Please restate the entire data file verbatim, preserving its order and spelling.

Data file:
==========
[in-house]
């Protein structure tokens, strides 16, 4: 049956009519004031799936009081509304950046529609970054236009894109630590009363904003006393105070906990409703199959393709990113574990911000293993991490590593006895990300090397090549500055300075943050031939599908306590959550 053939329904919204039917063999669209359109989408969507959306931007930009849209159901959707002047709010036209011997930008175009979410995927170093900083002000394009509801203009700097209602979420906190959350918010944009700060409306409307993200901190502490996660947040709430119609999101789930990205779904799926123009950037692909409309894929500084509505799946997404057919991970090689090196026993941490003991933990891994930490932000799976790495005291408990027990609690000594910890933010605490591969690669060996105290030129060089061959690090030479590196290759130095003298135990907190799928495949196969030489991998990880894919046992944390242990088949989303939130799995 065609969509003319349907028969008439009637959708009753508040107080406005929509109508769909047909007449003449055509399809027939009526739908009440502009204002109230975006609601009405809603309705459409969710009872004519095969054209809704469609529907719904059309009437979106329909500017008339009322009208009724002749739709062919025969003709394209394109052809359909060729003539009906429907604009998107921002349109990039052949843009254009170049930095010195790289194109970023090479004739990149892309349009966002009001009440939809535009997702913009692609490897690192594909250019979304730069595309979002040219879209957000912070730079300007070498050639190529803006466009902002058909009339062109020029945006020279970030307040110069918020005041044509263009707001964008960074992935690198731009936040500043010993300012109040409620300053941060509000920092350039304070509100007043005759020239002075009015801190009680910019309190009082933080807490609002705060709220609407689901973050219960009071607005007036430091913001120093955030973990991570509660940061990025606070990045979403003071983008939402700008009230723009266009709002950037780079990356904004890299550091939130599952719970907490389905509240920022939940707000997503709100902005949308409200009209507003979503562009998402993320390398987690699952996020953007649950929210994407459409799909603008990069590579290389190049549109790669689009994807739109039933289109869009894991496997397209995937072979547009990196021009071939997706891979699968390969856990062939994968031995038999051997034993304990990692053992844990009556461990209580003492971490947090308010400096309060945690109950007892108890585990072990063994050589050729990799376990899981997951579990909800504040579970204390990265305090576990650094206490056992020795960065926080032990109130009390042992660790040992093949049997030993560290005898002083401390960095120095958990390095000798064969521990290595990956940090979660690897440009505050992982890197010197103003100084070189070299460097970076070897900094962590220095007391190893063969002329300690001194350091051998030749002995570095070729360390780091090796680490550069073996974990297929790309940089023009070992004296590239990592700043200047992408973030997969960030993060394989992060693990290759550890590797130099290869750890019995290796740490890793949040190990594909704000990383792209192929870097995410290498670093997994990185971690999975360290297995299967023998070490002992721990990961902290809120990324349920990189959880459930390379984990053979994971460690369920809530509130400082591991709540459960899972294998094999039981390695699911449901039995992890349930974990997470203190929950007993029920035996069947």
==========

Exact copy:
[in-house]
């Protein structure tokens, strides 16, 4: 049956009519004031799936009081509304950046529609970054236009894109630590009363904003006393105070906990409703199959393709990113574990911000293993991490590593006895990300090397090549500055300075943050031939599908306590959550 053939329904919204039917063999669209359109989408969507959306931007930009849209159901959707002047709010036209011997930008175009979410995927170093900083002000394009509801203009700097209602979420906190959350918010944009700060409306409307993200901190502490996660947040709430119609999101789930990205779904799926123009950037692909409309894929500084509505799946997404057919991970090689090196026993941490003991933990891994930490932000799976790495005291408990027990609690000594910890933010605490591969690669060996105290030129060089061959690090030479590196290759130095003298135990907190799928495949196969030489991998990880894919046992944390242990088949989303939130799995 065609969509003319349907028969008439009637959708009753508040107080406005929509109508769909047909007449003449055509399809027939009526739908009440502009204002109230975006609601009405809603309705459409969710009872004519095969054209809704469609529907719904059309009437979106329909500017008339009322009208009724002749739709062919025969003709394209394109052809359909060729003539009906429907604009998107921002349109990039052949843009254009170049930095010195790289194109970023090479004739990149892309349009966002009001009440939809535009997702913009692609490897690192594909250019979304730069595309979002040219879209957000912070730079300007070498050639190529803006466009902002058909009339062109020029945006020279970030307040110069918020005041044509263009707001964008960074992935690198731009936040500043010993300012109040409620300053941060509000920092350039304070509100007043005759020239002075009015801190009680910019309190009082933080807490609002705060709220609407689901973050219960009071607005007036430091913001120093955030973990991570509660940061990025606070990045979403003071983008939402700008009230723009266009709002950037780079990356904004890299550091939130599952719970907490389905509240920022939940707000997503709100902005949308409200009209507003979503562009998402993320390398987690699952996020953007649950929210994407459409799909603008990069590579290389190049549109790669689009994807739109039933289109869009894991496997397209995937072979547009990196021009071939997706891979699968390969856990062939994968031995038999051997034993304990990692053992844990009556461990209580003492971490947090308010400096309060945690109950007892108890585990072990063994050589050729990799376990899981997951579990909800504040579970204390990265305090576990650094206490056992020795960065926080032990109130009390042992660790040992093949049997030993560290005898002083401390960095120095958990390095000798064969521990290595990956940090979660690897440009505050992982890197010197103003100084070189070299460097970076070897900094962590220095007391190893063969002329300690001194350091051998030749002995570095070729360390780091090796680490550069073996974990297929790309940089023009070992004296590239990592700043200047992408973030997969960030993060394989992060693990290759550890590797130099290869750890019995290796740490890793949040190990594909704000990383792209192929870097995410290498670093997994990185971690999975360290297995299967023998070490002992721990990961902290809120990324349920990189959880459930390379984990053979994971460690369920809530509130400082591991709540459960899972294998094999039981390695699911449901039995992890349930974990997470203190929950007993029920035996069947």